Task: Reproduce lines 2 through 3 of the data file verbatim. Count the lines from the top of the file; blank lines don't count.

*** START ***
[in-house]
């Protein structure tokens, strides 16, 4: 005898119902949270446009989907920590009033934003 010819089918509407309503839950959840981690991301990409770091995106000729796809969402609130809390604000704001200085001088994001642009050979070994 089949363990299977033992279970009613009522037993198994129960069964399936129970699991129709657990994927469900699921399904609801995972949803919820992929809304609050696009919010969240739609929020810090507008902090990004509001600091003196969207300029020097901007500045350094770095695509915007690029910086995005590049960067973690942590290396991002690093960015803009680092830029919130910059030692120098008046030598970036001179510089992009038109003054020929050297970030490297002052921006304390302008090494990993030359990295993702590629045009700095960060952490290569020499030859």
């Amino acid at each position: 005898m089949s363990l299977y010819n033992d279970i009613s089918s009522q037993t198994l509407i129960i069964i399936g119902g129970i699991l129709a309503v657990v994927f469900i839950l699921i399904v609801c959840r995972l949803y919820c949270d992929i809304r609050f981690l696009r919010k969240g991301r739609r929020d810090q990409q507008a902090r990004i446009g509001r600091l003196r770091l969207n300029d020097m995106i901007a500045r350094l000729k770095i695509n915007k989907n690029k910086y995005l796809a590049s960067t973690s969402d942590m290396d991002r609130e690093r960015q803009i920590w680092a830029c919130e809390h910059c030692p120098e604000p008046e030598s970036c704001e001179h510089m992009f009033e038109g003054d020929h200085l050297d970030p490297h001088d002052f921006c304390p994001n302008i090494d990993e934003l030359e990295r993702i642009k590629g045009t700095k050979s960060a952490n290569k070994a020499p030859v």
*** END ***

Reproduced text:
């Protein structure tokens, strides 16, 4: 005898119902949270446009989907920590009033934003 010819089918509407309503839950959840981690991301990409770091995106000729796809969402609130809390604000704001200085001088994001642009050979070994 089949363990299977033992279970009613009522037993198994129960069964399936129970699991129709657990994927469900699921399904609801995972949803919820992929809304609050696009919010969240739609929020810090507008902090990004509001600091003196969207300029020097901007500045350094770095695509915007690029910086995005590049960067973690942590290396991002690093960015803009680092830029919130910059030692120098008046030598970036001179510089992009038109003054020929050297970030490297002052921006304390302008090494990993030359990295993702590629045009700095960060952490290569020499030859």
């Amino acid at each position: 005898m089949s363990l299977y010819n033992d279970i009613s089918s009522q037993t198994l509407i129960i069964i399936g119902g129970i699991l129709a309503v657990v994927f469900i839950l699921i399904v609801c959840r995972l949803y919820c949270d992929i809304r609050f981690l696009r919010k969240g991301r739609r929020d810090q990409q507008a902090r990004i446009g509001r600091l003196r770091l969207n300029d020097m995106i901007a500045r350094l000729k770095i695509n915007k989907n690029k910086y995005l796809a590049s960067t973690s969402d942590m290396d991002r609130e690093r960015q803009i920590w680092a830029c919130e809390h910059c030692p120098e604000p008046e030598s970036c704001e001179h510089m992009f009033e038109g003054d020929h200085l050297d970030p490297h001088d002052f921006c304390p994001n302008i090494d990993e934003l030359e990295r993702i642009k590629g045009t700095k050979s960060a952490n290569k070994a020499p030859v």